This article considers a possible solution for migrating the session
management of an existing ASP application into ASP.NET using a simple web
service. This solution might be pragmatic for an existing ASP web farm that is
currently enforcing server-affinity due to the in-memory session usage and
provides a strategy for iteratively upgrading to ASP.NET.
if you know all this
and just want to skip to the code)
(Click Here if you just want to know how damn slowly
this would run)
Existing ASP applications often make use of “ASP sessions”, a feature built
into classic ASP that allows data to be temporarily stored within the memory of
the web server. The well-documented limitation is that ASP session state is
machine specific. For larger solutions a number of web servers are likely to be
used and requests directed to any of the web servers in the farm, therefore any
in-memory session state will not automatically follow subsequent requests. Each
ASP server provides its own session state and unless the user is lucky and
happens to return to the same server, the session state is lost.
A solution to this server-affinity caused by in-memory ASP sessions has been
to use server management products (such as BigIP) to force users back to the
same server within a farm. One way in which this is achieved is by using a
cookie on the client workstation, which the server manager uses to direct the
user back to the same server on each request. This can limit scalability, incurs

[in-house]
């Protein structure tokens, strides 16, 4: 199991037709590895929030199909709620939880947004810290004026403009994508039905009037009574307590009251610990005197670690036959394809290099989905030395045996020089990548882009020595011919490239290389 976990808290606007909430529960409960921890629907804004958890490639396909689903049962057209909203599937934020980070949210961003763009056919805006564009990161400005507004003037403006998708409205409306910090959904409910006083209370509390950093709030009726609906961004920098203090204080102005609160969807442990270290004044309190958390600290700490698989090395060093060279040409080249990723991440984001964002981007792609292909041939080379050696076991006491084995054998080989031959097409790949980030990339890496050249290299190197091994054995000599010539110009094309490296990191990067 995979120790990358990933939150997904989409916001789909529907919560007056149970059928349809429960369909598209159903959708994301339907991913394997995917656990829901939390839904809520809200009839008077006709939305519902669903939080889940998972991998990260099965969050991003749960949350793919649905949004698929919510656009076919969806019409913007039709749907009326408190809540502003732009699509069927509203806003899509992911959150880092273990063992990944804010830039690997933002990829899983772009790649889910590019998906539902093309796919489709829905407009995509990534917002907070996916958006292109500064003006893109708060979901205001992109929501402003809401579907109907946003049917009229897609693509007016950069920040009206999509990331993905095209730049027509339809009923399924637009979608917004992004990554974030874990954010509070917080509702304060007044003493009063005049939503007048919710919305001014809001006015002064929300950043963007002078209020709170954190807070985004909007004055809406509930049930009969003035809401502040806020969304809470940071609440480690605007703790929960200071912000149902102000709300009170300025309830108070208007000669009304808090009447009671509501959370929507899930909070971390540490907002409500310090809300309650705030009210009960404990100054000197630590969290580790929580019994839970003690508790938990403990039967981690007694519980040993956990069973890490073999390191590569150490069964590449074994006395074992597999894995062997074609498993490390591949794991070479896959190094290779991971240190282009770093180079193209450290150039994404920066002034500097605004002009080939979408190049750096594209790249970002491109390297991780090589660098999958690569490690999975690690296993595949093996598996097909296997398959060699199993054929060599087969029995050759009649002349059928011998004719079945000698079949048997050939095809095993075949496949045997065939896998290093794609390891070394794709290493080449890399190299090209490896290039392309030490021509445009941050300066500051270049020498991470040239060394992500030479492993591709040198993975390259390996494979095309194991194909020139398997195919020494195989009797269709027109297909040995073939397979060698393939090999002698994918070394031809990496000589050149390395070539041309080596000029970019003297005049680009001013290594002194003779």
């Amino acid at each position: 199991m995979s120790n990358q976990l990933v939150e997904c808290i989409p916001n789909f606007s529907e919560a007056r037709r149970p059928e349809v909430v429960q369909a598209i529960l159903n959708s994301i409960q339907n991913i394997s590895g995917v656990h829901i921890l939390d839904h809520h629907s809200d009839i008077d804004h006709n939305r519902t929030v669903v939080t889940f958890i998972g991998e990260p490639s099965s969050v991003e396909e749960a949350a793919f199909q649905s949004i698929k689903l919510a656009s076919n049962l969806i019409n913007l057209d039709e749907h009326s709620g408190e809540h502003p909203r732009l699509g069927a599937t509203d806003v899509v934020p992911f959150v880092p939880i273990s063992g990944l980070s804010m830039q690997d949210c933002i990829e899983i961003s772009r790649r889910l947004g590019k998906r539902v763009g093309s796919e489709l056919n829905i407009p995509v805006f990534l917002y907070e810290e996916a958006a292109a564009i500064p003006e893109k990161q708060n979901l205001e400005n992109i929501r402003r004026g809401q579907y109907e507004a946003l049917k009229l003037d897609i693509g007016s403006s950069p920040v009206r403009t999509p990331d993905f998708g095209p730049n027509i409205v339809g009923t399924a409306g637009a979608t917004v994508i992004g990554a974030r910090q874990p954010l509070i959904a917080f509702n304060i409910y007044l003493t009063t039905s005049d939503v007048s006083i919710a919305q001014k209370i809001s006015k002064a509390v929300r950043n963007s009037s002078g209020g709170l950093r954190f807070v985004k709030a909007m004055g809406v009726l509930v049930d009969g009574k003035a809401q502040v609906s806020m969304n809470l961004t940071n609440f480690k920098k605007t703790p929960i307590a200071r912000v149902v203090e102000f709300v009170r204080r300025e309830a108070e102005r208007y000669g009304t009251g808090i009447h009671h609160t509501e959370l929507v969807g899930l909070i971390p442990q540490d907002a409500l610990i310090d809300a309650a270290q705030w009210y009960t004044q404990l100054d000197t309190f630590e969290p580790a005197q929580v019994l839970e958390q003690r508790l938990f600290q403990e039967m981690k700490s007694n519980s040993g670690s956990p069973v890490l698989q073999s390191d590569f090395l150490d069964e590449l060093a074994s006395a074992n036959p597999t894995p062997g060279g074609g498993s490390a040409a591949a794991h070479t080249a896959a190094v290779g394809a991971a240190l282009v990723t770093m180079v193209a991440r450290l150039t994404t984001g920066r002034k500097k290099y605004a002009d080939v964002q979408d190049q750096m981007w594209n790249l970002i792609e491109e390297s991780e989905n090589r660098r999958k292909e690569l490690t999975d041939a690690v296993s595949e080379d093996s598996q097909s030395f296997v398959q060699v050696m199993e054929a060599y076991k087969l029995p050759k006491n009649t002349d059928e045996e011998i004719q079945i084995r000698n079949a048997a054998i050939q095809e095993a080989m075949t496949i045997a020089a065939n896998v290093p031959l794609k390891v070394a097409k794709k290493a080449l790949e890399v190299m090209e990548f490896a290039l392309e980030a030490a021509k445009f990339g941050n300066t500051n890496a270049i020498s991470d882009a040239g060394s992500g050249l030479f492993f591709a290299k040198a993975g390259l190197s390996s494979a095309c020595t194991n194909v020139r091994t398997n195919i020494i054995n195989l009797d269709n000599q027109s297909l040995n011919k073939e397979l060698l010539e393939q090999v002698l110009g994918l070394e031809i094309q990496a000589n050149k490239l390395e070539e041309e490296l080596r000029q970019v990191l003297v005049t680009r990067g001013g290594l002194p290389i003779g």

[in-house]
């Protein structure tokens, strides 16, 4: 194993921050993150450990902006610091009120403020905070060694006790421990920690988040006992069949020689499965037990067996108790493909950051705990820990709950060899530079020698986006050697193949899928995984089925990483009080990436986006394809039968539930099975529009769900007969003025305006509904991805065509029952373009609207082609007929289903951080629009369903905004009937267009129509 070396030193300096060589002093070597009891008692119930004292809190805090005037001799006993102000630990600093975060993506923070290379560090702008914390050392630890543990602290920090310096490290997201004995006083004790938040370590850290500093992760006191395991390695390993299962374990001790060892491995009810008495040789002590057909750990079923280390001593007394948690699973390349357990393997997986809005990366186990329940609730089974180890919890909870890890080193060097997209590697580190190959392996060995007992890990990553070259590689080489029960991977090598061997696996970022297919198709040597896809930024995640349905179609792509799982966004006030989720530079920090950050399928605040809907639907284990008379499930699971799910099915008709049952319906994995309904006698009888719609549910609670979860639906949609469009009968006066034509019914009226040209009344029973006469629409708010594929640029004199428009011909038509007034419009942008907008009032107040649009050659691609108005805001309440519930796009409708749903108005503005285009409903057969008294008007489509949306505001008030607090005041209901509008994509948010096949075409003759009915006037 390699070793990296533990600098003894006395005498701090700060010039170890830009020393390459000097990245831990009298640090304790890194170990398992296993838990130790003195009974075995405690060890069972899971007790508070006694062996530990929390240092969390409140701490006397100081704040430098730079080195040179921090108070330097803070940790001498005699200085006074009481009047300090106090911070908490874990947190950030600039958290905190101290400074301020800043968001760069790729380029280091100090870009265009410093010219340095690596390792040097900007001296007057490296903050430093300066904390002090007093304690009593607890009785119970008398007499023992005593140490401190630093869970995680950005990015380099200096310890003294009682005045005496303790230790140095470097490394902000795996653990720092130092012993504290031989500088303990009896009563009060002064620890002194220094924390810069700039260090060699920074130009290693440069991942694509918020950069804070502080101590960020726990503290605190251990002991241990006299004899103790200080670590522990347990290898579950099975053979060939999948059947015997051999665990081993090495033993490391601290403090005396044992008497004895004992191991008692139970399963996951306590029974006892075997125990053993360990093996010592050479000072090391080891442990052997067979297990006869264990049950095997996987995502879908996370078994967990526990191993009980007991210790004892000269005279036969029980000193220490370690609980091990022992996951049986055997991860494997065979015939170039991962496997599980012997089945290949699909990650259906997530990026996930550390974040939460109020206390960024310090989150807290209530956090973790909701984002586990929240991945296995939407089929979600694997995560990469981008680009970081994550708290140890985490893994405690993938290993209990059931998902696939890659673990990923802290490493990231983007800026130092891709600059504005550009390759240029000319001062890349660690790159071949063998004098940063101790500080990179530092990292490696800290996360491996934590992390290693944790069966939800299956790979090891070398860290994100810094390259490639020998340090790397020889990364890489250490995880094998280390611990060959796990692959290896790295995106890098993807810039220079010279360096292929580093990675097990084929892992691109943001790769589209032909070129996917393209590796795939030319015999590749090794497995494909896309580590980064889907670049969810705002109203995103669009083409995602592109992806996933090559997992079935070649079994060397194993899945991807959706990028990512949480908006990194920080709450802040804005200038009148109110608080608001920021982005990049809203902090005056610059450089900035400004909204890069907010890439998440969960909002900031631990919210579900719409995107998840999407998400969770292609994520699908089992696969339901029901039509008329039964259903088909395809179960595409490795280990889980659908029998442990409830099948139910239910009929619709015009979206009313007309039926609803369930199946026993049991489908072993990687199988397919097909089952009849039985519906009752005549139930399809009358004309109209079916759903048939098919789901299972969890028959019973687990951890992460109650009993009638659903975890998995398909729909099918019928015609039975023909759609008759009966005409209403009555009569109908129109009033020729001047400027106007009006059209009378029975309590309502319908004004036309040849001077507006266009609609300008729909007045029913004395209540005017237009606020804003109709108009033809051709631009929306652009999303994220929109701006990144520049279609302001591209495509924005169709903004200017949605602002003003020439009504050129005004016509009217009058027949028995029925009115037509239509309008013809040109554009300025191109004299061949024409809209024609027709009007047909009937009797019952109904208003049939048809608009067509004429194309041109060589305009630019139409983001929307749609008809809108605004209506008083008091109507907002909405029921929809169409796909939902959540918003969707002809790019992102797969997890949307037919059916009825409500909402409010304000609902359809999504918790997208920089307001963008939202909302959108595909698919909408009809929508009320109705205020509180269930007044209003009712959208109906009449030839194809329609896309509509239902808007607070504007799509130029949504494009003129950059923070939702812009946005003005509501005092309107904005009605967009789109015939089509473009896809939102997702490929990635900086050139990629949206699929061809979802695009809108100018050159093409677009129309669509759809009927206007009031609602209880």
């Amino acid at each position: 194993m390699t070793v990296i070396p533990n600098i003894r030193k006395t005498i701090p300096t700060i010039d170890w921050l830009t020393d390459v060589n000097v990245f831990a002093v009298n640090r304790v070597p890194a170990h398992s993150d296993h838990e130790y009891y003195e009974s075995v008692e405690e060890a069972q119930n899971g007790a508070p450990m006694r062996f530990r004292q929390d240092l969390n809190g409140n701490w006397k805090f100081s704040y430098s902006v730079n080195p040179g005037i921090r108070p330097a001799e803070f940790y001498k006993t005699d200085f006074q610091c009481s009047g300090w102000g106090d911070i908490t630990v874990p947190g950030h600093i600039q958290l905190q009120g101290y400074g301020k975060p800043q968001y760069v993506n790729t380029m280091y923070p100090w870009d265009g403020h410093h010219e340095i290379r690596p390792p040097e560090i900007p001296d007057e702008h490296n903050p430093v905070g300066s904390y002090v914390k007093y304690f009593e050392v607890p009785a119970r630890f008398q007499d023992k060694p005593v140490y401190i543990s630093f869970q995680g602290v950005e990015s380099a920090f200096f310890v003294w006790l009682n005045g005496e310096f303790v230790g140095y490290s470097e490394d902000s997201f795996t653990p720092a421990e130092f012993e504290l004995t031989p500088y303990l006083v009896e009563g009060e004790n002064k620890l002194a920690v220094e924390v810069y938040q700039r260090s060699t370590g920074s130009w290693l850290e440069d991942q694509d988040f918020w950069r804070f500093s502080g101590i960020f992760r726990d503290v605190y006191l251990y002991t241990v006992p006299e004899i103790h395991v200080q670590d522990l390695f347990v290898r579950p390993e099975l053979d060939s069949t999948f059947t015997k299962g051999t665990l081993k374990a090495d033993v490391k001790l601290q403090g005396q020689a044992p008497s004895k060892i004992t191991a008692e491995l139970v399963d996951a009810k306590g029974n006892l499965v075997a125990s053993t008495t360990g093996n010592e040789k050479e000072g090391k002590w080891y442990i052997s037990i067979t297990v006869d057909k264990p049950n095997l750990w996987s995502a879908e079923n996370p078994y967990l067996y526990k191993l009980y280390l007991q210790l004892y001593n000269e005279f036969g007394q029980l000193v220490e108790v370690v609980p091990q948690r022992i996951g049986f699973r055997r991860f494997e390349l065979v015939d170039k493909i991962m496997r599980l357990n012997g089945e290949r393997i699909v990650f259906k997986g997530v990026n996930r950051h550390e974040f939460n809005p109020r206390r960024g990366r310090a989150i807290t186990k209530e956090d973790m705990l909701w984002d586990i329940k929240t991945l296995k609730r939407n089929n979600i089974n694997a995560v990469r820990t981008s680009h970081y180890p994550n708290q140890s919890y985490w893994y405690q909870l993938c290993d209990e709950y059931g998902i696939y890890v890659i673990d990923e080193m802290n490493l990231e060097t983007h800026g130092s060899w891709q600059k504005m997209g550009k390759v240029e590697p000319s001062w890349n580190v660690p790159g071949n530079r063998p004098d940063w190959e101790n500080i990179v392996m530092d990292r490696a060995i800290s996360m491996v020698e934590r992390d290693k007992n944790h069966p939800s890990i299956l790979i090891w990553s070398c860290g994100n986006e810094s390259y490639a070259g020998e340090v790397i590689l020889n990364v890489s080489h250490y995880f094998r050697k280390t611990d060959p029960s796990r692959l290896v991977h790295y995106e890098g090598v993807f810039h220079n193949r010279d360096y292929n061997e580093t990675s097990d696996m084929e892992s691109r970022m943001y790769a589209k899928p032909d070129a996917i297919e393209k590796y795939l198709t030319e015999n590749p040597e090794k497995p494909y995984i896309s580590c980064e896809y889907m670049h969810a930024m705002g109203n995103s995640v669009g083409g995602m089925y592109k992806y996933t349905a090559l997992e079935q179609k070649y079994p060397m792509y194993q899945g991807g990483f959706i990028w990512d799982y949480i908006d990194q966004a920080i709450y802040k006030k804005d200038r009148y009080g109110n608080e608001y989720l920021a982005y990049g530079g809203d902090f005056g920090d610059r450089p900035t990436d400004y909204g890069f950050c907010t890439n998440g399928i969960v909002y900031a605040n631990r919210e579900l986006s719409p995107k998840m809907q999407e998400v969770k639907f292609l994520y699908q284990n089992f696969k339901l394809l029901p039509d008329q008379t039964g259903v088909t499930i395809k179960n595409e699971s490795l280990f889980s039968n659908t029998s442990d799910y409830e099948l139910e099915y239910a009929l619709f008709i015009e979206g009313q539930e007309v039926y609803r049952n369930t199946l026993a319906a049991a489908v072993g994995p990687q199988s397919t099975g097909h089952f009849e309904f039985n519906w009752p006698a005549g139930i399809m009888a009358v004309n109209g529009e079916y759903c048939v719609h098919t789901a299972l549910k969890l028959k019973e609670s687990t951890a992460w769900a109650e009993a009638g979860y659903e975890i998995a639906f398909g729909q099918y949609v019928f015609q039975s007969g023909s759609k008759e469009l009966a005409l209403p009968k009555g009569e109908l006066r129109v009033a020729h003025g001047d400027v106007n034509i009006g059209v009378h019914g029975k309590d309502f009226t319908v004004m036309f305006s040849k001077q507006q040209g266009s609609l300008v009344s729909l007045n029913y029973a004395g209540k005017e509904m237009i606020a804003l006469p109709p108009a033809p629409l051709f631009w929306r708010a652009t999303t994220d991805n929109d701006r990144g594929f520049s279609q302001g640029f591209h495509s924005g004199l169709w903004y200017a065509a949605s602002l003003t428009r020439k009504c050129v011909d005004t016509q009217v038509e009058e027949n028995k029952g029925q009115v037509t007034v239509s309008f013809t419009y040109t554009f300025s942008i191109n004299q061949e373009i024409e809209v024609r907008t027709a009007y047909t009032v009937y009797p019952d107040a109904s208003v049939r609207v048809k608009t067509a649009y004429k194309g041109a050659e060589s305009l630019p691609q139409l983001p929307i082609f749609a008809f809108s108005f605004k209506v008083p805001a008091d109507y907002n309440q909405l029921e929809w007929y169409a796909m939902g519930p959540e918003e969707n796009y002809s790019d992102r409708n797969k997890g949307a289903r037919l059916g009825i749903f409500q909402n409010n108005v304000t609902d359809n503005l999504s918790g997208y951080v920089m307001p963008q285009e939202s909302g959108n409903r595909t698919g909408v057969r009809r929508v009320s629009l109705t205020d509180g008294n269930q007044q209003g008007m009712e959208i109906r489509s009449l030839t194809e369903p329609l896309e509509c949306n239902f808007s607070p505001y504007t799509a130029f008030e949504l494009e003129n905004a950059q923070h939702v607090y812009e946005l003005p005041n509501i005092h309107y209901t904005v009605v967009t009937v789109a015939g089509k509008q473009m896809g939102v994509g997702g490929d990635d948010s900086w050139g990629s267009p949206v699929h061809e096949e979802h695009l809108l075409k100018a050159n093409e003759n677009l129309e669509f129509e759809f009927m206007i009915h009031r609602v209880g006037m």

a higher level of maintenance and has a higher risk of errors due to server
failures (e.g. the session is lost if the server fails).
ASP.NET finally addressed these problems and allowed us to store the session
information off of the individual web servers and on a central database or state
server. Wonderful, problem solved. Errrm, but what about that very large
investment in the existing ASP code-base? Throw it away and start again in .NET?
Rather than try to sell a big-bang approach of re-writing everything in
ASP.NET to your stakeholders, an alternative solution is to come up with an
iterative method of migrating code to the new model as part of your normal
lifecycle. It would therefore be very helpful if the old ASP code and the new
ASP.NET code could share a common session state during this process. You manage
your risk and hopefully keep your job.
There are a few solutions that come to mind and might serve as a strategic
solution to this problem of server-affinity when using classic ASP sessions,
- Custom component or ASP/ADO script to read/write directly to a custom
session database implementation
- Custom component to access ASP.NET session database directly
- ASP to ASP.NET session-bridge using web services and ASP.NET built in
For this article, we will be concentrating on the last of these options,
although the disadvantages (such as performance) and advantages of each will be
touched upon. We will also include some basic performance figures that compare
the web service, ASP/ADO to custom database and in-memory ASP session solutions,
so you can get a feel for what is being traded off for your chosen solution.
ASP to ASP.NET Bridge / Web-Service Solution
This solution avoids the need for a database session implementation and does
not even assume the state is stored in a database (so you could use a state